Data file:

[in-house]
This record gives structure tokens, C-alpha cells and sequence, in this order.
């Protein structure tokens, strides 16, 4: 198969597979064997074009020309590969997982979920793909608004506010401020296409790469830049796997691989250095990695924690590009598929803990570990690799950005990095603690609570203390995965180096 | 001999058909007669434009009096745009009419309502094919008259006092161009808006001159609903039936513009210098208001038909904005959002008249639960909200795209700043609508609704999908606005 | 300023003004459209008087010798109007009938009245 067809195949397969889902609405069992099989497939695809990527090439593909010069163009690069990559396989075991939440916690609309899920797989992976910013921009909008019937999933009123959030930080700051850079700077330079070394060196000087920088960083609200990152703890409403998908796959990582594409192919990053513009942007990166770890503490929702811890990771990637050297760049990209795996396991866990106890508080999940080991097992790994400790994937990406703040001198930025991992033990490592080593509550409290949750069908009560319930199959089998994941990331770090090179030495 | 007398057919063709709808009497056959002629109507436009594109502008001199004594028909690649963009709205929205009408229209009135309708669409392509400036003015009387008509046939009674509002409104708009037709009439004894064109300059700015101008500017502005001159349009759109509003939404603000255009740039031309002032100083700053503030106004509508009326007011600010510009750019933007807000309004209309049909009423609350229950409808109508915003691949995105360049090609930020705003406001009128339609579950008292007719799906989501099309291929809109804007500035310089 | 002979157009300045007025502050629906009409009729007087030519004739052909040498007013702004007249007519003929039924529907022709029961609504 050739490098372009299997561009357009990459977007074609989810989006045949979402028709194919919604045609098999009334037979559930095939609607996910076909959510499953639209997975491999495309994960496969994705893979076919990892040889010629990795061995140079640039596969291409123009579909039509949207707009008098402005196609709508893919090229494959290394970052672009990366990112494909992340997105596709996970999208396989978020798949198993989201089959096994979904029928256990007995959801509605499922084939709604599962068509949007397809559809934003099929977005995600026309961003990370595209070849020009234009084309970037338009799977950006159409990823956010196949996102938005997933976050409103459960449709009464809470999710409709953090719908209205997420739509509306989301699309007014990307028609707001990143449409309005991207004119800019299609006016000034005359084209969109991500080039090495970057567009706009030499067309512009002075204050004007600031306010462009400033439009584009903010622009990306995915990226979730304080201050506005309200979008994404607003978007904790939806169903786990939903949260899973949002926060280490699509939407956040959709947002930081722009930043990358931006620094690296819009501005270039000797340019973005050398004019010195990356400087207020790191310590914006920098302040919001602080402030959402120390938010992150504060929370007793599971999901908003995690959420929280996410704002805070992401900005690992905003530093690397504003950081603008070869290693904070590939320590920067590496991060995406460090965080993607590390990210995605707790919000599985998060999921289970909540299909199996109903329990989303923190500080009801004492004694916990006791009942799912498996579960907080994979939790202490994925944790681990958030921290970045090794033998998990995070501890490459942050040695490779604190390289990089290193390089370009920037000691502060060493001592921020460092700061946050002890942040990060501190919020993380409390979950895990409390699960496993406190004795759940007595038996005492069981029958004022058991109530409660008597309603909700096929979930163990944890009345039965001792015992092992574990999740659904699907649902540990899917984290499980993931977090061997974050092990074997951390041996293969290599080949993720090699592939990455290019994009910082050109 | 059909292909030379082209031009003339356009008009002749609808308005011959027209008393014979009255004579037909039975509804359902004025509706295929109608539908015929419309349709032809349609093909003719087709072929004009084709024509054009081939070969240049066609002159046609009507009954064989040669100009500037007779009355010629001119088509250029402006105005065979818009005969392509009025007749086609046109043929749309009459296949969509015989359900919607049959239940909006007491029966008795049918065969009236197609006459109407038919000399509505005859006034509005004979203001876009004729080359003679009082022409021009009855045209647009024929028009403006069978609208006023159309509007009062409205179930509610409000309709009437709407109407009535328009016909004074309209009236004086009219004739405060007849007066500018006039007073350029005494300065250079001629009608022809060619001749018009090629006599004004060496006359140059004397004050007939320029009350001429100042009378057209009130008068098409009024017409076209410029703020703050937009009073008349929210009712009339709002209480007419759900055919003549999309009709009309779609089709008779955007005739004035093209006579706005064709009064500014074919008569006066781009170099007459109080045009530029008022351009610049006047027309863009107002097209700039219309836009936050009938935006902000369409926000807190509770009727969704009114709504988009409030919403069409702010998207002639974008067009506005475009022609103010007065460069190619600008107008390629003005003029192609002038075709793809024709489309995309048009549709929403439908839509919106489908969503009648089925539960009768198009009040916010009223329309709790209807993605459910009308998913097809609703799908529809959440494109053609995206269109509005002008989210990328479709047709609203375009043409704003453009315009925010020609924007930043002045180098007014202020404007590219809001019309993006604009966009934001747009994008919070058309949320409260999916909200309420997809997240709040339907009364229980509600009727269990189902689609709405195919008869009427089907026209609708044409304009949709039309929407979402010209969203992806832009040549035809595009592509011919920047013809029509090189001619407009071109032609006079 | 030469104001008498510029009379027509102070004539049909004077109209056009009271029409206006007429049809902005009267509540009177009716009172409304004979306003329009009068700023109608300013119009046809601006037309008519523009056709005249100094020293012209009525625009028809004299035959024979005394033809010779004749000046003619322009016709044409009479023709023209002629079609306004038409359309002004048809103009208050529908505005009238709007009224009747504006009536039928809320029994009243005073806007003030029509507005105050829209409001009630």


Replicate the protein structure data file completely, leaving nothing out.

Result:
[in-house]
This record gives structure tokens, C-alpha cells and sequence, in this order.
């Protein structure tokens, strides 16, 4: 198969597979064997074009020309590969997982979920793909608004506010401020296409790469830049796997691989250095990695924690590009598929803990570990690799950005990095603690609570203390995965180096 | 001999058909007669434009009096745009009419309502094919008259006092161009808006001159609903039936513009210098208001038909904005959002008249639960909200795209700043609508609704999908606005 | 300023003004459209008087010798109007009938009245 067809195949397969889902609405069992099989497939695809990527090439593909010069163009690069990559396989075991939440916690609309899920797989992976910013921009909008019937999933009123959030930080700051850079700077330079070394060196000087920088960083609200990152703890409403998908796959990582594409192919990053513009942007990166770890503490929702811890990771990637050297760049990209795996396991866990106890508080999940080991097992790994400790994937990406703040001198930025991992033990490592080593509550409290949750069908009560319930199959089998994941990331770090090179030495 | 007398057919063709709808009497056959002629109507436009594109502008001199004594028909690649963009709205929205009408229209009135309708669409392509400036003015009387008509046939009674509002409104708009037709009439004894064109300059700015101008500017502005001159349009759109509003939404603000255009740039031309002032100083700053503030106004509508009326007011600010510009750019933007807000309004209309049909009423609350229950409808109508915003691949995105360049090609930020705003406001009128339609579950008292007719799906989501099309291929809109804007500035310089 | 002979157009300045007025502050629906009409009729007087030519004739052909040498007013702004007249007519003929039924529907022709029961609504 050739490098372009299997561009357009990459977007074609989810989006045949979402028709194919919604045609098999009334037979559930095939609607996910076909959510499953639209997975491999495309994960496969994705893979076919990892040889010629990795061995140079640039596969291409123009579909039509949207707009008098402005196609709508893919090229494959290394970052672009990366990112494909992340997105596709996970999208396989978020798949198993989201089959096994979904029928256990007995959801509605499922084939709604599962068509949007397809559809934003099929977005995600026309961003990370595209070849020009234009084309970037338009799977950006159409990823956010196949996102938005997933976050409103459960449709009464809470999710409709953090719908209205997420739509509306989301699309007014990307028609707001990143449409309005991207004119800019299609006016000034005359084209969109991500080039090495970057567009706009030499067309512009002075204050004007600031306010462009400033439009584009903010622009990306995915990226979730304080201050506005309200979008994404607003978007904790939806169903786990939903949260899973949002926060280490699509939407956040959709947002930081722009930043990358931006620094690296819009501005270039000797340019973005050398004019010195990356400087207020790191310590914006920098302040919001602080402030959402120390938010992150504060929370007793599971999901908003995690959420929280996410704002805070992401900005690992905003530093690397504003950081603008070869290693904070590939320590920067590496991060995406460090965080993607590390990210995605707790919000599985998060999921289970909540299909199996109903329990989303923190500080009801004492004694916990006791009942799912498996579960907080994979939790202490994925944790681990958030921290970045090794033998998990995070501890490459942050040695490779604190390289990089290193390089370009920037000691502060060493001592921020460092700061946050002890942040990060501190919020993380409390979950895990409390699960496993406190004795759940007595038996005492069981029958004022058991109530409660008597309603909700096929979930163990944890009345039965001792015992092992574990999740659904699907649902540990899917984290499980993931977090061997974050092990074997951390041996293969290599080949993720090699592939990455290019994009910082050109 | 059909292909030379082209031009003339356009008009002749609808308005011959027209008393014979009255004579037909039975509804359902004025509706295929109608539908015929419309349709032809349609093909003719087709072929004009084709024509054009081939070969240049066609002159046609009507009954064989040669100009500037007779009355010629001119088509250029402006105005065979818009005969392509009025007749086609046109043929749309009459296949969509015989359900919607049959239940909006007491029966008795049918065969009236197609006459109407038919000399509505005859006034509005004979203001876009004729080359003679009082022409021009009855045209647009024929028009403006069978609208006023159309509007009062409205179930509610409000309709009437709407109407009535328009016909004074309209009236004086009219004739405060007849007066500018006039007073350029005494300065250079001629009608022809060619001749018009090629006599004004060496006359140059004397004050007939320029009350001429100042009378057209009130008068098409009024017409076209410029703020703050937009009073008349929210009712009339709002209480007419759900055919003549999309009709009309779609089709008779955007005739004035093209006579706005064709009064500014074919008569006066781009170099007459109080045009530029008022351009610049006047027309863009107002097209700039219309836009936050009938935006902000369409926000807190509770009727969704009114709504988009409030919403069409702010998207002639974008067009506005475009022609103010007065460069190619600008107008390629003005003029192609002038075709793809024709489309995309048009549709929403439908839509919106489908969503009648089925539960009768198009009040916010009223329309709790209807993605459910009308998913097809609703799908529809959440494109053609995206269109509005002008989210990328479709047709609203375009043409704003453009315009925010020609924007930043002045180098007014202020404007590219809001019309993006604009966009934001747009994008919070058309949320409260999916909200309420997809997240709040339907009364229980509600009727269990189902689609709405195919008869009427089907026209609708044409304009949709039309929407979402010209969203992806832009040549035809595009592509011919920047013809029509090189001619407009071109032609006079 | 030469104001008498510029009379027509102070004539049909004077109209056009009271029409206006007429049809902005009267509540009177009716009172409304004979306003329009009068700023109608300013119009046809601006037309008519523009056709005249100094020293012209009525625009028809004299035959024979005394033809010779004749000046003619322009016709044409009479023709023209002629079609306004038409359309002004048809103009208050529908505005009238709007009224009747504006009536039928809320029994009243005073806007003030029509507005105050829209409001009630």